Rents for light-industrial facilities have outpaced the overall market, growing 36% in 2020, while vacancy rates are about a hundred basis points lower than the overall average, Breeze added.
In addition, cold storage has become a “hot product type,” noted John Huguenard, senior managing director in the Chicago office of JLL Capital Markets, Americas. Many third-party logistics companies have invested in those facilities near cities to keep up with the growth of online grocery shopping, which surged 40% in 2020, according to a report from JLL.
These so-called last-mile distribution centers AMZN, +2.21% WMT, +0.05% command higher rents, from $20 a square foot to $35 a square foot, Huguenard added. Inthe New York City area, rents could be in the upper $30s per square foot. A mobile workforce
Some of the strongest regions for industrial expansion are the South, especially around Atlanta and the Dallas–Fort Worth area, the Southeast, the Los Angeles metro area, Chicago, central New Jersey and along Pennsylvania’s I-81/I-78 corridor, according to CBRE’s industrial outlook for 2021.
Many of those markets are seeing an influx of residents as remote work and the need for more space pushes home buyers from major metro areas to more affordable secondary cities. As a population grows, so does the need for warehouses.
Situated on 21.2 acres, this 289,839-squarefoot “mission critical” distribution center near Orlando, Fla., was sold for $71.45 million in a 2020 deal led by JLL. The facility is fully leased to a global beverage company. Photo: JLL
Although experts predict the market for industrial use will continue to be robust, finding enough labor and the right kind of labor has long been a challenge. Although warehouse labor was one of the only labor sectors to grow last year, there’s still a limited supply, according to Breeze.
“As the overall economy improves, it’s going to further lower that available stock of employees,” Huguenard said. “Because of that need to streamline, we’re going to see that artificial intelligence and that use of automation a lot more in distribution centers.”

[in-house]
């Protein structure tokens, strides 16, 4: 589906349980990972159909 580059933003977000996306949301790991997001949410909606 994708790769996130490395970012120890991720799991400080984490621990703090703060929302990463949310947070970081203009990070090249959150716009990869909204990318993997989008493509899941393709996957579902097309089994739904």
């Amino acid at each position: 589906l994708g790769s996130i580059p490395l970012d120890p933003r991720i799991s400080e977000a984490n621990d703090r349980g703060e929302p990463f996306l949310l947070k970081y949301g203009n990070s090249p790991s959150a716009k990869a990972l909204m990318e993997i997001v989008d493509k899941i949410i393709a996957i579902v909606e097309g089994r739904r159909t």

Aside from potential labor issues, the outlook for industrial is strong. Demand is continuing to grow, with both tenants and investors willing to pay more.
“That continued growth in rents is driving up per-square-foot pricing,” said Jose Cruz, senior managing director and co–office head in the New Jersey office of JLL Capital Markets, Americas.
‘It’s global investors, it’s domestic investors, it’s users, it’s lenders—everybody wants to be in the space because there’s so much positivity in the things that are happening.‘
He said there used to be a ceiling of $250 or $300 per square foot to the price investors were willing to pay. That’s not necessarily the case anymore, as REITs, foreign buyers and other investors look for deals with long-term clients that offer a predictable cash flow in uncertain times.
Plus, these properties are appreciating in value.
“We think that, across the board, we’re 5% to 8% higher than where we were in February of last year,” Huguenard said.
He pointed out that lenders are keen to back industrial deals, so attractive long-term financing is available. “What that tells you,” he said, “is that it’s global investors, it’s domestic investors, it’s users, it’s lenders — everybody wants to be in the space because there’s so much positivity in the things that are happening.”